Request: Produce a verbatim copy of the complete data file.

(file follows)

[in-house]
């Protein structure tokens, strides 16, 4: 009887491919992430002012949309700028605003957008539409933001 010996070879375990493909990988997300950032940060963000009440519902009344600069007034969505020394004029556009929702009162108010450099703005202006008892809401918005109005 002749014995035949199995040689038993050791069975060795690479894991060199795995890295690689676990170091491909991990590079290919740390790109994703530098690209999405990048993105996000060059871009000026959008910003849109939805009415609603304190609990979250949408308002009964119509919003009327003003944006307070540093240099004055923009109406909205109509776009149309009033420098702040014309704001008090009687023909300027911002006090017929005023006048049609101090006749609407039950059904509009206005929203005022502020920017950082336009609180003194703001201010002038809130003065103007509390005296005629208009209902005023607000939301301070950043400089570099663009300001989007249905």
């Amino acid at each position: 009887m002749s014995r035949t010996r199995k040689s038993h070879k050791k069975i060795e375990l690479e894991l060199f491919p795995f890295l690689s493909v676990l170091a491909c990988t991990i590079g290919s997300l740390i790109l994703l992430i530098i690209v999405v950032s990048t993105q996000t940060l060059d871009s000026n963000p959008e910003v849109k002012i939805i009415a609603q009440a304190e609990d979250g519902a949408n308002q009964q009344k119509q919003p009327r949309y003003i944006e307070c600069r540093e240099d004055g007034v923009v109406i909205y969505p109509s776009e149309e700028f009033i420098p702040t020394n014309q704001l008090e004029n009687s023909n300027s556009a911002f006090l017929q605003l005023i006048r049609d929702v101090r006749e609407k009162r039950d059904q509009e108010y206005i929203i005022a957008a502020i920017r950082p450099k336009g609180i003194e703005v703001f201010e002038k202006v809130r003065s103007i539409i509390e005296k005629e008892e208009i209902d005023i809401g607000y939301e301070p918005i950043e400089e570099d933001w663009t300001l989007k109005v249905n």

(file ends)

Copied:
[in-house]
């Protein structure tokens, strides 16, 4: 009887491919992430002012949309700028605003957008539409933001 010996070879375990493909990988997300950032940060963000009440519902009344600069007034969505020394004029556009929702009162108010450099703005202006008892809401918005109005 002749014995035949199995040689038993050791069975060795690479894991060199795995890295690689676990170091491909991990590079290919740390790109994703530098690209999405990048993105996000060059871009000026959008910003849109939805009415609603304190609990979250949408308002009964119509919003009327003003944006307070540093240099004055923009109406909205109509776009149309009033420098702040014309704001008090009687023909300027911002006090017929005023006048049609101090006749609407039950059904509009206005929203005022502020920017950082336009609180003194703001201010002038809130003065103007509390005296005629208009209902005023607000939301301070950043400089570099663009300001989007249905």
């Amino acid at each position: 009887m002749s014995r035949t010996r199995k040689s038993h070879k050791k069975i060795e375990l690479e894991l060199f491919p795995f890295l690689s493909v676990l170091a491909c990988t991990i590079g290919s997300l740390i790109l994703l992430i530098i690209v999405v950032s990048t993105q996000t940060l060059d871009s000026n963000p959008e910003v849109k002012i939805i009415a609603q009440a304190e609990d979250g519902a949408n308002q009964q009344k119509q919003p009327r949309y003003i944006e307070c600069r540093e240099d004055g007034v923009v109406i909205y969505p109509s776009e149309e700028f009033i420098p702040t020394n014309q704001l008090e004029n009687s023909n300027s556009a911002f006090l017929q605003l005023i006048r049609d929702v101090r006749e609407k009162r039950d059904q509009e108010y206005i929203i005022a957008a502020i920017r950082p450099k336009g609180i003194e703005v703001f201010e002038k202006v809130r003065s103007i539409i509390e005296k005629e008892e208009i209902d005023i809401g607000y939301e301070p918005i950043e400089e570099d933001w663009t300001l989007k109005v249905n």